Semaglutide for obesity

By John DiTraglia - Contributing Columnist

In this randomized clinical trial that included 611 adults with overweight or obesity, 68 weeks’ treatment with 2.4 mg once-weekly subcutaneous semaglutide vs placebo, combined with intensive behavioral therapy (and a low-calorie diet for the initial 8 weeks), resulted in reductions in body weight of 16.0% vs 5.7%.(1)

Drugs whose names end in “tide” are peptides. Peptides are little proteins but they are still big molecules when compared to most drugs. That means they have to be given by injection since they would be digested into their amino acid building blocks if you swallowed them. Semaglutide is classified as a glucagon-like peptide-1 (GLP-1). That makes it sound like it acts like glucagon but it doesn’t. Glucagon increases blood glucose in opposition to insulin. Rather GLP-1s are called that because they are made from a precursor they share with glucagon and instead decreases blood glucose by stimulating insulin production and secretion. Further confusing is that since insulin and other drugs that increase insulin secretion and sensitivity used for type 2 diabetes mostly increase weight while GLP-1s like semaglutide cause weight loss. That weight loss turns out to be pretty big, getting close to the weight loss achievable by gastric bypass surgery. The patients in this study did not have diabetes and were being treated for primary obesity instead with a higher dose than used for diabetes. Weight loss itself also goes a long way towards improvement in type 2 diabetes.

The stats from this trial are: comparing the patients who got semaglutide vs the placebo, wt loss greater than 5% happened in 86.6% vs. 47.6%, >10% was 75.3% vs 27%, >15% was 55.8% vs 13.2% and the biggy was that greater than 20% wt losers were 35.7% vs 3.7%. More than a third of the semaglutide customers got more than 20% weight loss. The other take away is the endlessly repeated fact that “intensive behavioral therapy” and “low-calorie diets” are pretty worthless on average but some people do manage to lose an important amount. Plus the durability of any weight loss is going to be much worse in the dieters. That weight lost durabilty in the semaglutide group, if they keep getting treatment, is not known yet.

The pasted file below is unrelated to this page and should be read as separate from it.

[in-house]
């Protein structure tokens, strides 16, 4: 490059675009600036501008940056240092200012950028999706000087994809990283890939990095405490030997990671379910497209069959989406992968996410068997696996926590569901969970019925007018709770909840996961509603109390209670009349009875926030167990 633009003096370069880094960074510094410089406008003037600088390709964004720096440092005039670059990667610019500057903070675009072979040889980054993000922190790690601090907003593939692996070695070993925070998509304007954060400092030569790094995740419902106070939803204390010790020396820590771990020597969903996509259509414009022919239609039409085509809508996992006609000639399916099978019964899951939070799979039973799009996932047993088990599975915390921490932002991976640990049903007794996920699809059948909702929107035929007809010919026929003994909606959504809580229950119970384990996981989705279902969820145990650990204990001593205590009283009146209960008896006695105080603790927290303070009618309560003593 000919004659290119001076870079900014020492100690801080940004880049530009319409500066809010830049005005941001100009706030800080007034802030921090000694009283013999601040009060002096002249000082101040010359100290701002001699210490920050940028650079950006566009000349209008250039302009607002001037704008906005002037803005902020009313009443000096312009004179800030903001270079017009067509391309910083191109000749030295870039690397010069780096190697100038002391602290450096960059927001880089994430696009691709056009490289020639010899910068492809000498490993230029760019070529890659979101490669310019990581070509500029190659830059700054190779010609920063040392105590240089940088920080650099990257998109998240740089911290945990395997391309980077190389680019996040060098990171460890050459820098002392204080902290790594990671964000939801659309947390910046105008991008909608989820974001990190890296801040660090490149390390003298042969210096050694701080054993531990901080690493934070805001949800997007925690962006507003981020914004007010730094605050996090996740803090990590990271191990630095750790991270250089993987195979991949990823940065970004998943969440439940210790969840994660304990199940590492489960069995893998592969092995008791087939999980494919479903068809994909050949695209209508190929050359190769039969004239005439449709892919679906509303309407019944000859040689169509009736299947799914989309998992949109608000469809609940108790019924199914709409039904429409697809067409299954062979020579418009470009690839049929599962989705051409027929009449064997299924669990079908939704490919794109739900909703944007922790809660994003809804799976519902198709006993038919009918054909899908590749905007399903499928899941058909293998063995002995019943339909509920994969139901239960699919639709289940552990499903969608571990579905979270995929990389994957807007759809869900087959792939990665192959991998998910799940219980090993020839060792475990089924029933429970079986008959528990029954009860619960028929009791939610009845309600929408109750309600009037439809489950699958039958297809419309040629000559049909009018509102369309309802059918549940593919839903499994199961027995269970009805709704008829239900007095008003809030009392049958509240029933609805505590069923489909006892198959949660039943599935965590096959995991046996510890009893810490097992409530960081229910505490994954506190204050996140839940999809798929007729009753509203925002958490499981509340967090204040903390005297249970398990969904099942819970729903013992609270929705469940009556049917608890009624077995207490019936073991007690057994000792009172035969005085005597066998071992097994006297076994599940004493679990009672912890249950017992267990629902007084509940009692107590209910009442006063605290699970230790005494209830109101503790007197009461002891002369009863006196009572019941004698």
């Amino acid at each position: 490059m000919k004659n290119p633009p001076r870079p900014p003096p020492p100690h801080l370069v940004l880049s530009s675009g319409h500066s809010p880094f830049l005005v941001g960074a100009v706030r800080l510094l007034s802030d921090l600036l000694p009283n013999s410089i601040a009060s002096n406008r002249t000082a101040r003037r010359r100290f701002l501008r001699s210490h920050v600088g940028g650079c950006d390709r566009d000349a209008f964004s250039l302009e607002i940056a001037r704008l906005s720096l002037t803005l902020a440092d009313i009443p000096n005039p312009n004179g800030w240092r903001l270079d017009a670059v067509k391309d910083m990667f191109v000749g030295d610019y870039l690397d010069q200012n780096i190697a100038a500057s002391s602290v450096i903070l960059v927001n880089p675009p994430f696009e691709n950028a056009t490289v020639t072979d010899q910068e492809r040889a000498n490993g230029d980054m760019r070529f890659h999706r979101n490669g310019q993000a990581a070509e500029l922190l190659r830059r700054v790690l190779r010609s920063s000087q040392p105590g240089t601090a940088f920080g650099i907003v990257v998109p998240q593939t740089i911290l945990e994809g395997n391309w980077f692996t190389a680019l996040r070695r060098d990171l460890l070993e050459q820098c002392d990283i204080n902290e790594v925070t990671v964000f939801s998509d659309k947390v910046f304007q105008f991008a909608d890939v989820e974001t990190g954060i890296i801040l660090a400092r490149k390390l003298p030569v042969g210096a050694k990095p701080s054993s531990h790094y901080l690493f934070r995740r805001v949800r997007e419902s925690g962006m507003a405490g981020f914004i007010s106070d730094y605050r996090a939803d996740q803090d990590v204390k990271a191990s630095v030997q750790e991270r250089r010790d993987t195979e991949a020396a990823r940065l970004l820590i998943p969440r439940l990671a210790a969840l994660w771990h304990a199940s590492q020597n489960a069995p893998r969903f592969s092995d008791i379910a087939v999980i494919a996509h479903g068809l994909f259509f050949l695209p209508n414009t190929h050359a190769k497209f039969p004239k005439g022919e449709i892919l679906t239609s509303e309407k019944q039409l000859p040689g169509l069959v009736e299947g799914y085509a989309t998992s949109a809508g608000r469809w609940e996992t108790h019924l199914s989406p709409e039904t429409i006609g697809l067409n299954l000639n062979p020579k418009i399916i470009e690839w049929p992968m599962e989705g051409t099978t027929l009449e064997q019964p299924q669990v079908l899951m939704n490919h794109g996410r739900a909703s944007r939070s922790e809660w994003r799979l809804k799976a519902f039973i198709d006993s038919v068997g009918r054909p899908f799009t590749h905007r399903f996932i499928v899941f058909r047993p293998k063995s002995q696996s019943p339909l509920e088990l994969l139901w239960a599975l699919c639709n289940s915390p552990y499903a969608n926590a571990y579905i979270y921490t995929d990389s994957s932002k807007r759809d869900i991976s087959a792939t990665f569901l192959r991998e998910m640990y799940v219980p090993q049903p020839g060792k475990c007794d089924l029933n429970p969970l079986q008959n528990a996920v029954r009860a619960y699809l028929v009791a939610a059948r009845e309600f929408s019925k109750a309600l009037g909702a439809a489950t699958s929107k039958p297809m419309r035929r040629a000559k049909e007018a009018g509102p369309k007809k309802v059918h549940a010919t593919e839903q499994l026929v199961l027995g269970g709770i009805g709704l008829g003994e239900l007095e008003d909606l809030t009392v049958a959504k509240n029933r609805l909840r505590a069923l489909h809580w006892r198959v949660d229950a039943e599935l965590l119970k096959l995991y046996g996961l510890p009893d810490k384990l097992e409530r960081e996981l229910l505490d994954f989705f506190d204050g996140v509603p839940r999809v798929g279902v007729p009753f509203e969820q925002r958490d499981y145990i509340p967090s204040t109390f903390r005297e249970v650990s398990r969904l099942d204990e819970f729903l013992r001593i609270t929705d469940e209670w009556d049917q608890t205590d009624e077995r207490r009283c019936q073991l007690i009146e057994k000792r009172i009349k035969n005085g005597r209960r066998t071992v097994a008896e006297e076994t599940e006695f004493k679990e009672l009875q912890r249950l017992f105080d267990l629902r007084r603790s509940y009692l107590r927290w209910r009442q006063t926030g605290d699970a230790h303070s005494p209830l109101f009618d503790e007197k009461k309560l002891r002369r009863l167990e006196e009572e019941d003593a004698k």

How does it work? Well the most obvious explanation to me is that it reliably causes nausea and vomiting by slowing the emptying of your stomach and its actions in the brain. They tell me that that is not how it works but I don’t understand how you can be so sure. The proportion of participants experiencing nausea with semaglutide peaked at approximately 25% at week 20 and declined thereafter, remaining at approximately 15% for the duration of the study. At any given time during the study, the proportion of participants who experienced vomiting was less than 5% in both treatment groups. More participants discontinued treatment due to adverse events in the semaglutide group (5.9%) compared with placebo (2.9%), mainly because of gastrointestinal events. Another 20-week clinical study of participants with obesity found that treatment with once-weekly semaglutide, 2.4 mg, compared with placebo reduced self-reported hunger and food cravings and decreased food intake during an all you can eat lunch by 35%. So maybe it’s just a little nausea. Not enough to mention to the investigators or to make it not worthwhile to watch the weight go away. What would be a good placebo that just makes you a little bit nauseated to try and disprove my contention?

1. Wadden TA et al. Effect of Subcutaneous Semaglutide vs Placebo as an Adjunct to Intensive Behavioral Therapy on Body Weight in Adults With Overweight or Obesity The STEP 3 Randomized Clinical Trial. JAMA. Published online February 24, 2021. doi:10.1001/jama.2021.1831

By John DiTraglia

Contributing Columnist

John DiTraglia M.D. is a Pediatrician in Portsmouth. He can be reached by e-mail- or phone-354-6605.

John DiTraglia M.D. is a Pediatrician in Portsmouth. He can be reached by e-mail- or phone-354-6605.